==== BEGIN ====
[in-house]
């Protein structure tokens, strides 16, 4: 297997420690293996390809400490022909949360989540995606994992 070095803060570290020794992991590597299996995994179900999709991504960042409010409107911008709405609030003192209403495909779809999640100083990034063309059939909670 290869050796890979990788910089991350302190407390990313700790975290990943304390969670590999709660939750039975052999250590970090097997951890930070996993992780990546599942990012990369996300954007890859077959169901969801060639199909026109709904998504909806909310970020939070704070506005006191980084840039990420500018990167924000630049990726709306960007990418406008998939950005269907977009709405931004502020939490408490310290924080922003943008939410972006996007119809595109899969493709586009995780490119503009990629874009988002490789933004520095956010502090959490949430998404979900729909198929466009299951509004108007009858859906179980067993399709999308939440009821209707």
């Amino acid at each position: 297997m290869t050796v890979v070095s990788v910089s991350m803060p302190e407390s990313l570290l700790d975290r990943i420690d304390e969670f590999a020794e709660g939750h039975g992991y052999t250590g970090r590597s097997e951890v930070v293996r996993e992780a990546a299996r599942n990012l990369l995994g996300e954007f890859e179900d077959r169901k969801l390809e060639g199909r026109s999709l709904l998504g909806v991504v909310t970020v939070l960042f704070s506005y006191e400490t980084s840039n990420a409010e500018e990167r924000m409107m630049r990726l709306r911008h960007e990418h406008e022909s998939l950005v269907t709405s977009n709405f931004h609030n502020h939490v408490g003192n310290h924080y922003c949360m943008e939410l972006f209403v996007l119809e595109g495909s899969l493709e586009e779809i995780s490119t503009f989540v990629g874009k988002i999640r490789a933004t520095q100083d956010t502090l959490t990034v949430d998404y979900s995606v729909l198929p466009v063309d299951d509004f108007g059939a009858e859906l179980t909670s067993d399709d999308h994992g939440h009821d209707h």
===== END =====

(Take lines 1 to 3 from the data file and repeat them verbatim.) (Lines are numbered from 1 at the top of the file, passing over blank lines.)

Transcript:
[in-house]
């Protein structure tokens, strides 16, 4: 297997420690293996390809400490022909949360989540995606994992 070095803060570290020794992991590597299996995994179900999709991504960042409010409107911008709405609030003192209403495909779809999640100083990034063309059939909670 290869050796890979990788910089991350302190407390990313700790975290990943304390969670590999709660939750039975052999250590970090097997951890930070996993992780990546599942990012990369996300954007890859077959169901969801060639199909026109709904998504909806909310970020939070704070506005006191980084840039990420500018990167924000630049990726709306960007990418406008998939950005269907977009709405931004502020939490408490310290924080922003943008939410972006996007119809595109899969493709586009995780490119503009990629874009988002490789933004520095956010502090959490949430998404979900729909198929466009299951509004108007009858859906179980067993399709999308939440009821209707």
């Amino acid at each position: 297997m290869t050796v890979v070095s990788v910089s991350m803060p302190e407390s990313l570290l700790d975290r990943i420690d304390e969670f590999a020794e709660g939750h039975g992991y052999t250590g970090r590597s097997e951890v930070v293996r996993e992780a990546a299996r599942n990012l990369l995994g996300e954007f890859e179900d077959r169901k969801l390809e060639g199909r026109s999709l709904l998504g909806v991504v909310t970020v939070l960042f704070s506005y006191e400490t980084s840039n990420a409010e500018e990167r924000m409107m630049r990726l709306r911008h960007e990418h406008e022909s998939l950005v269907t709405s977009n709405f931004h609030n502020h939490v408490g003192n310290h924080y922003c949360m943008e939410l972006f209403v996007l119809e595109g495909s899969l493709e586009e779809i995780s490119t503009f989540v990629g874009k988002i999640r490789a933004t520095q100083d956010t502090l959490t990034v949430d998404y979900s995606v729909l198929p466009v063309d299951d509004f108007g059939a009858e859906l179980t909670s067993d399709d999308h994992g939440h009821d209707h």